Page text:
The "S" word

30 Nov

Fourteen years ago with a shiny new firstborn babe in arms I was told by a mother of many that in a perfect world we’d bring all our children up the way we bring up our fifth. I think her children were pretty spaced out, chronologically speaking. She had time to witness the consequences of decisions, choices, methods and either repeat or formulate new options. Cos it’s scientific this child rearing innit?

My first two were so close together they were, and to some extent still are, a homogenous unit upon which I practice being a Mum. Even Paul calls them “kids” as in “kids! tea’s ready!” or “can I wake up the kids?”. Like he’s something other, not one of the “kids”.

I foolishly thought that the experience of getting the first two through nearly 10 years more or less intact would give me excellent grounding for No3. I thought I’d have answers. I actually thought for one minute I’d know what to do. Well there are many many things that have bitten that confidence on its ever expanding arse. Many. Breastfeeding, co-sleeping, potty training and plain old eating have all been minefields I thought I knew the way through only to find I’d misplaced my route map somewhere in the 1990s. Four years on I am still looking for it, when really I ought to be taking notes for the teen manual, you know, the one I will lose in another 10 years time.

Recently I’ve been pondering, through the lens of my considerable experience, the “S” word…. Santa.

Yeah him.

I didn’t give a second thought to perpetuating the cultural Christmas icon that is Santa with my older children. Not a thought. In fact, when I heard of parents who didn’t deflect all kudos for giving onto the imaginary guy who breaks into our homes on Christmas Eve I was quite concerned that their five and six year olds would be wild and loose in public education spreading their Santa heresy and spoiling Christmas for all the good boys and girls who believe in him. Or more accurately, believe their parents. Despite the obvious terror he engendered in me from a young age, I carried it on.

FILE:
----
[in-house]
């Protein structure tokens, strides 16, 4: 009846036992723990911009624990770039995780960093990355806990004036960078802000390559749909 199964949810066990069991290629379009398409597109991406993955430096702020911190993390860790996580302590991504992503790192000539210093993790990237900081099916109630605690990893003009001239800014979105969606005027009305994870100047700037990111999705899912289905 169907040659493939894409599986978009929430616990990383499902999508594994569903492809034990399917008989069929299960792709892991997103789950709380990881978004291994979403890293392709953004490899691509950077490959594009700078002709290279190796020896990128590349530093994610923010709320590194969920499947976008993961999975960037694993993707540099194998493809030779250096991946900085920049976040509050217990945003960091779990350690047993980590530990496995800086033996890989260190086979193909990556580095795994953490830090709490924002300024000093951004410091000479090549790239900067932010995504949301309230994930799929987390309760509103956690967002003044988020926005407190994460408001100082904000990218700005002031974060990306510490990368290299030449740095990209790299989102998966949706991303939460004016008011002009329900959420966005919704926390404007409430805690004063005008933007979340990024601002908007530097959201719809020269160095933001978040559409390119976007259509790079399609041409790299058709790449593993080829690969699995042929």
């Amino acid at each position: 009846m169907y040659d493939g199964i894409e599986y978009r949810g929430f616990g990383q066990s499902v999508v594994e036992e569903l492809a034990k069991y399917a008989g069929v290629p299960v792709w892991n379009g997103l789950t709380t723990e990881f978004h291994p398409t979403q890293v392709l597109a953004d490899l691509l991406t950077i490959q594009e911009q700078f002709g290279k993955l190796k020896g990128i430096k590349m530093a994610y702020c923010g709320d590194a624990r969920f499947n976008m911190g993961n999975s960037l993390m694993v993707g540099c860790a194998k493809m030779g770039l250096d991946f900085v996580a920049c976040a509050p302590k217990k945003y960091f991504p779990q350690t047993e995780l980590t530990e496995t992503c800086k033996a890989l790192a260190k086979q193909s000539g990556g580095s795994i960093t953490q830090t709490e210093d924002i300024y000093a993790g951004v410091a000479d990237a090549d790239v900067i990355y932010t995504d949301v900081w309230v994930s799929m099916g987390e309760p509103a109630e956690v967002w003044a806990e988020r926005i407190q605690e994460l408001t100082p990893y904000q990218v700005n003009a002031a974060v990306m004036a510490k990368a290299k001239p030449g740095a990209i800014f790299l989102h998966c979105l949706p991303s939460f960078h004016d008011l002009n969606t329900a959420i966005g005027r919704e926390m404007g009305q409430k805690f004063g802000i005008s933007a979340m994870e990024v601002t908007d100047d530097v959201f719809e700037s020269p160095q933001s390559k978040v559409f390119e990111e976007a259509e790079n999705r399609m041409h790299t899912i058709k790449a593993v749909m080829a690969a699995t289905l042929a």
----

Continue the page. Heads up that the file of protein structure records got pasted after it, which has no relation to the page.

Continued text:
Whether it’s my own doubts making me more receptive or not I am sensing a small but perceptible shift away from Santa. I have heard several parents tell of alternative Christmas traditions, ones they either grew up with or developed themselves, that I find myself drawn to. In one home, Santa fills the stockings whilst family give the big gift(s), with the advantage that huge, expensive, out of their budget gizmos are not automatically met with “I’ll ask Santa”. Santa never disappoints in that home. More and more people are just not figuring Santa into Christmas at all. Whereas before I found this a bit sad, lacking in magic and just plain old bah humbuggy, now I’m not so sure. I’m not so sure because of my daughter.

Actually it was my fault. It usually is. She was 9 at the time and we’d been watching a docu-drama about dragons. It was really well done in that BBC way of doing things really well. Actors played the part of archeologists and scientists who’d discovered the fossilized remains of dragons and it was all supported with stunning CGI and enough pseudo-science to fool a 9 year old. The lines between reality and fantasy were a bit blurred for Kathryn. She knew there weren’t and had never been real dragons in our skies, but she asked me where the myth of dragons came from. I can’t remember my whole reply, just the bit that broke her… the bit where I said dragons were “just the same as leprechauns and fairies”. She broke inside first, I saw it happen, and as long as I live I never wish to see again the devastating pain of betrayal that a child can’t hide… “you mean the Tooth Fairy?”.


There really isn’t anyway of digging yourself out of that one, so I killed the Tooth Fairy.

And she recovered.

Or so I thought.